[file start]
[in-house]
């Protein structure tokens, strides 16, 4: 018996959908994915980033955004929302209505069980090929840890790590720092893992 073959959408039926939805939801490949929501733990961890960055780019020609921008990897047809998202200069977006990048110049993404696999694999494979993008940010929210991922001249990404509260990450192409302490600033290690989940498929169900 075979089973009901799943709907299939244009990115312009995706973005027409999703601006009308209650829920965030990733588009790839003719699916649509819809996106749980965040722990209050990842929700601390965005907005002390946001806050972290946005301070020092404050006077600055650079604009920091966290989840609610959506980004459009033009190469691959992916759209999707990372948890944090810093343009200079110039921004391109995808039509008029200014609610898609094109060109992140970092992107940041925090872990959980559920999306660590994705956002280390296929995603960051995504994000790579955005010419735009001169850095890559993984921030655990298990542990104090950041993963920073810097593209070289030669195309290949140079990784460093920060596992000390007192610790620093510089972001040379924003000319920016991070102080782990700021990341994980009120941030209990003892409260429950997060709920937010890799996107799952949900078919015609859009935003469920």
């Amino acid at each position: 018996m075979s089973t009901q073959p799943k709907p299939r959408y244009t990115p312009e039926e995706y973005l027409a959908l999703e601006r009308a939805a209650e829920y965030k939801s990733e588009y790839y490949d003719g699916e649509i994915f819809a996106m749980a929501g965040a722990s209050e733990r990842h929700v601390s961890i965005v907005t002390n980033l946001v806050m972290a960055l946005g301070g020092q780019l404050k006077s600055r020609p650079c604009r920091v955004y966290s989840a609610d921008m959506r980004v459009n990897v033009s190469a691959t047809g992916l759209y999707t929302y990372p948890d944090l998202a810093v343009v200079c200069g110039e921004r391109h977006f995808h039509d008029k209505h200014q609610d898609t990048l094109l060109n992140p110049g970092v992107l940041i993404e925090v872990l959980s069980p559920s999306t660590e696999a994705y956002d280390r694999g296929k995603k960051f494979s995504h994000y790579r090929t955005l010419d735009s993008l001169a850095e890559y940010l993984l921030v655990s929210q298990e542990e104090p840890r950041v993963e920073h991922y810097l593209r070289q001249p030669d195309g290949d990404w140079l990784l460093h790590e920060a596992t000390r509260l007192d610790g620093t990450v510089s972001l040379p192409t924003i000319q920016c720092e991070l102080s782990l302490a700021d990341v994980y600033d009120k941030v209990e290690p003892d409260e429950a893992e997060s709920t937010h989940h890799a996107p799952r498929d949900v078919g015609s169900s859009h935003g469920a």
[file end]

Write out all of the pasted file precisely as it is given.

[in-house]
């Protein structure tokens, strides 16, 4: 018996959908994915980033955004929302209505069980090929840890790590720092893992 073959959408039926939805939801490949929501733990961890960055780019020609921008990897047809998202200069977006990048110049993404696999694999494979993008940010929210991922001249990404509260990450192409302490600033290690989940498929169900 075979089973009901799943709907299939244009990115312009995706973005027409999703601006009308209650829920965030990733588009790839003719699916649509819809996106749980965040722990209050990842929700601390965005907005002390946001806050972290946005301070020092404050006077600055650079604009920091966290989840609610959506980004459009033009190469691959992916759209999707990372948890944090810093343009200079110039921004391109995808039509008029200014609610898609094109060109992140970092992107940041925090872990959980559920999306660590994705956002280390296929995603960051995504994000790579955005010419735009001169850095890559993984921030655990298990542990104090950041993963920073810097593209070289030669195309290949140079990784460093920060596992000390007192610790620093510089972001040379924003000319920016991070102080782990700021990341994980009120941030209990003892409260429950997060709920937010890799996107799952949900078919015609859009935003469920």
């Amino acid at each position: 018996m075979s089973t009901q073959p799943k709907p299939r959408y244009t990115p312009e039926e995706y973005l027409a959908l999703e601006r009308a939805a209650e829920y965030k939801s990733e588009y790839y490949d003719g699916e649509i994915f819809a996106m749980a929501g965040a722990s209050e733990r990842h929700v601390s961890i965005v907005t002390n980033l946001v806050m972290a960055l946005g301070g020092q780019l404050k006077s600055r020609p650079c604009r920091v955004y966290s989840a609610d921008m959506r980004v459009n990897v033009s190469a691959t047809g992916l759209y999707t929302y990372p948890d944090l998202a810093v343009v200079c200069g110039e921004r391109h977006f995808h039509d008029k209505h200014q609610d898609t990048l094109l060109n992140p110049g970092v992107l940041i993404e925090v872990l959980s069980p559920s999306t660590e696999a994705y956002d280390r694999g296929k995603k960051f494979s995504h994000y790579r090929t955005l010419d735009s993008l001169a850095e890559y940010l993984l921030v655990s929210q298990e542990e104090p840890r950041v993963e920073h991922y810097l593209r070289q001249p030669d195309g290949d990404w140079l990784l460093h790590e920060a596992t000390r509260l007192d610790g620093t990450v510089s972001l040379p192409t924003i000319q920016c720092e991070l102080s782990l302490a700021d990341v994980y600033d009120k941030v209990e290690p003892d409260e429950a893992e997060s709920t937010h989940h890799a996107p799952r498929d949900v078919g015609s169900s859009h935003g469920a």